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Symantec eDiscovery Blog
Showing posts tagged with litigation discovery
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Matthew Nelson | 30 Oct 2013 | 0 comments

Readers may recall last year’s expensive battle over the use of predictive coding technology in the 7th Circuit’s Kleen Products case. Although the battle was temporarily resolved in Defendants’ favor (they were not required to redo their production using predictive coding or other “Content Based Advanced Analytics” software), a new eDiscovery battle has surfaced this year between Plaintiffs and a non-party, The Levin Group (“TLG”).

In Kleen, Plaintiffs allege anticompetitive and collusive conduct by a...

pfavro | 09 Jul 2013 | 1 comment

You have probably heard the news. Changes are in the works for the Federal Rules of Civil Procedure that govern the discovery process. Approved for public comment last month by the Standing Committee on Rules of Practice and Procedure, the proposed amendments are generally designed to streamline discovery, encourage cooperative advocacy among litigants and eliminate gamesmanship. The amendments also try to tackle the continuing problems associated with the preservation of electronically stored information (ESI). As a result, a...

pfavro | 29 May 2013 | 0 comments

The news surrounding the eDiscovery industry is trending positive for organizations. Instances where companies have been sanctioned for alleged failures to preserve or produce electronically stored information (ESI) seem to be dropping. This is confirmed by various court opinions from 2012, together with reports from key industry players. In addition, the Civil Rules Advisory Committee is close to releasing for public comment draft amendments to Federal Rule of...

pfavro | 20 May 2013 | 0 comments

The world of eDiscovery appears to be revolving around a trifecta of issues that are important to both clients and counsel. A discovery-focused conversation with litigants and lawyers in 2013 will almost invariably turn to some combination of this eDiscovery trinity: Spoliation sanctions, keyword searches and predictive coding. This should not come as a surprise since all three of these issues can have a strong impact on the cost, duration and disposition of a lawsuit. Indeed, the near universal desire among parties to minimize discovery costs and thereby further the resolution of cases on the merits has driven the Civil Rules Advisory Committee to...

pfavro | 10 May 2013 | 0 comments

Apple obtained a narrow discovery victory yesterday in its long running legal battle against fellow technology titan Samsung. In Apple Inc. v. Samsung Electronics Co. Ltd, the court ordered non-party Google to turn over the search terms and custodians that it used to produce documents in response to an Apple subpoena.

According to the court’s order, Apple argued for the production of Google’s search terms and custodians in order “to know how Google created the universe from which it produced documents.” The court noted that Apple sought such information “to evaluate the adequacy of Google’s search, and if it finds that search...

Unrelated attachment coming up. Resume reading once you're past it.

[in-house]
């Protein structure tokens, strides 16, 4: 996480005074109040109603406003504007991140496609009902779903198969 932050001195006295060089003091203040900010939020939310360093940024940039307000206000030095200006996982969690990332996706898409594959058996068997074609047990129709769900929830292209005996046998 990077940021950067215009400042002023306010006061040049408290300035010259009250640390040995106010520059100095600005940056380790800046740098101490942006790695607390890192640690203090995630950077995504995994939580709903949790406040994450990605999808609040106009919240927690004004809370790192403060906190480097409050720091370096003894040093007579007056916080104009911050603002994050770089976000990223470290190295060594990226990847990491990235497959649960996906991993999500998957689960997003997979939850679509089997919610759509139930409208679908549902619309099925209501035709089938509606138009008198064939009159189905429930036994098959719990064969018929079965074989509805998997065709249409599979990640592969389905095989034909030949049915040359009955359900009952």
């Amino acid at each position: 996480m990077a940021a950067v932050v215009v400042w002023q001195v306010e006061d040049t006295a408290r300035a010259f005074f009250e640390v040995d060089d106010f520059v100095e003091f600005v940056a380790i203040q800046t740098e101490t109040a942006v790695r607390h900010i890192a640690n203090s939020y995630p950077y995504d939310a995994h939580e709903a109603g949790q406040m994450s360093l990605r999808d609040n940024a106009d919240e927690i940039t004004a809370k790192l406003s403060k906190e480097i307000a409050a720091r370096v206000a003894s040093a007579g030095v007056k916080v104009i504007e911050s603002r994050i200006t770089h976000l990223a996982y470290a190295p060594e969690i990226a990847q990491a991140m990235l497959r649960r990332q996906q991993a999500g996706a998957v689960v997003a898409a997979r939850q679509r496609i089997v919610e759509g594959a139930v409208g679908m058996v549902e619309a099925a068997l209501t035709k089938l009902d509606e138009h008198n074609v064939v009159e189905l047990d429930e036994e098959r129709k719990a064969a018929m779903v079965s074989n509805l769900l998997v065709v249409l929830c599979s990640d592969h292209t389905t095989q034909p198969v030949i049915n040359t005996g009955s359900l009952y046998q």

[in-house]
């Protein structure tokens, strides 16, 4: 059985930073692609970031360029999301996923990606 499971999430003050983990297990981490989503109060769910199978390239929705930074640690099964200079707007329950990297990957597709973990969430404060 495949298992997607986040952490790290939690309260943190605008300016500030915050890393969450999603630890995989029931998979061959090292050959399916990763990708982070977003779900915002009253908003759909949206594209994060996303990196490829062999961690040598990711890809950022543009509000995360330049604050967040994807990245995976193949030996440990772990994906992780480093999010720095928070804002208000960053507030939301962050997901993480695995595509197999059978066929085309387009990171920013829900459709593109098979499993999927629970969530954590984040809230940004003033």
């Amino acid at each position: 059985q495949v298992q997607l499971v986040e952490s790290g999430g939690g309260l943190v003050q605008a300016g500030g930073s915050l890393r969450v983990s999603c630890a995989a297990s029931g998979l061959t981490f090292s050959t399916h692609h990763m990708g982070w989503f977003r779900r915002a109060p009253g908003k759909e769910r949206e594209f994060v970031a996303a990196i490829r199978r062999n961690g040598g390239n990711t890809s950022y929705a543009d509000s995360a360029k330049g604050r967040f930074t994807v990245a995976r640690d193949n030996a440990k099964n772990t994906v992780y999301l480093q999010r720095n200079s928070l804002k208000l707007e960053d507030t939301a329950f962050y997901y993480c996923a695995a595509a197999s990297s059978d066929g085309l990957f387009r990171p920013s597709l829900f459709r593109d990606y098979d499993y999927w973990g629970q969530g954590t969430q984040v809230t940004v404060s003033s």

pfavro | 06 Feb 2013 | 3 comments

You have heard this one before. Changes to the Federal Rules are in the works that could alleviate the eDiscovery burdens of organizations. Greeting this news with skepticism would probably be justified. After all, many feel that the last set of amendments failed to meet the hype of streamlining the discovery process to make litigation costs more reasonable. Others, while not declaring the revised...

pfavro | 03 Jan 2013 | 0 comments

The acknowledged power of Continental Europe is Germany. Its steady economy and stable politics offer foreign companies an inviting prospect for investment. And yet, as organizations explore and begin developing business opportunities in Germany, they often become entangled in a web of unfamiliar legal issues. These issues, particularly eDiscovery and data protection laws, can be a costly and time consuming trap for unsuspecting companies. To avoid becoming ensnared by legal minutiae, attorney fees and lost opportunities, companies should consider gaining at least...

pfavro | 14 Dec 2012 | 3 comments

With the New Year quickly approaching, it is worth reflecting on some of the key eDiscovery developments that have occurred during 2012. While legislative, regulatory and rulemaking bodies have undoubtedly impacted eDiscovery, the judiciary has once again played the most dramatic role.  There are several lessons from the top 2012 court cases that, if followed, will likely help organizations reduce the costs and risks associated with eDiscovery. These cases also spotlight the expectations that courts will likely have for organizations in 2013 and beyond.

Implementing a Defensible Deletion Strategy

Case: ...

pfavro | 19 Nov 2012 | 0 comments

The reviews are in and movie critics are universally acclaiming Lincoln, the most recent Hollywood rendition regarding the sixteenth president of the United States. While viewers may or may not enjoy the movie, the focus on Abraham Lincoln brings to mind a rather key insight for organizations seeking to strengthen their defensible deletion process.

Lincoln has long been admired for...

pfavro | 08 Nov 2012 | 2 comments

In what might be characterized as the most anticipated ruling in the eDiscovery world over the past several months, the district court in Da Silva Moore v. Publicis Groupe today denied the plaintiffs’ motion to recuse the Honorable Andrew Peck as the assigned magistrate to that action. In rejecting the plaintiffs’ recusal request, United States District Court Judge Andrew Carter held that “Judge Peck’s decision accepting computer-assisted review, reached upon consideration of the applicable law, was not influenced by bias, nor did it create any appearance of bias...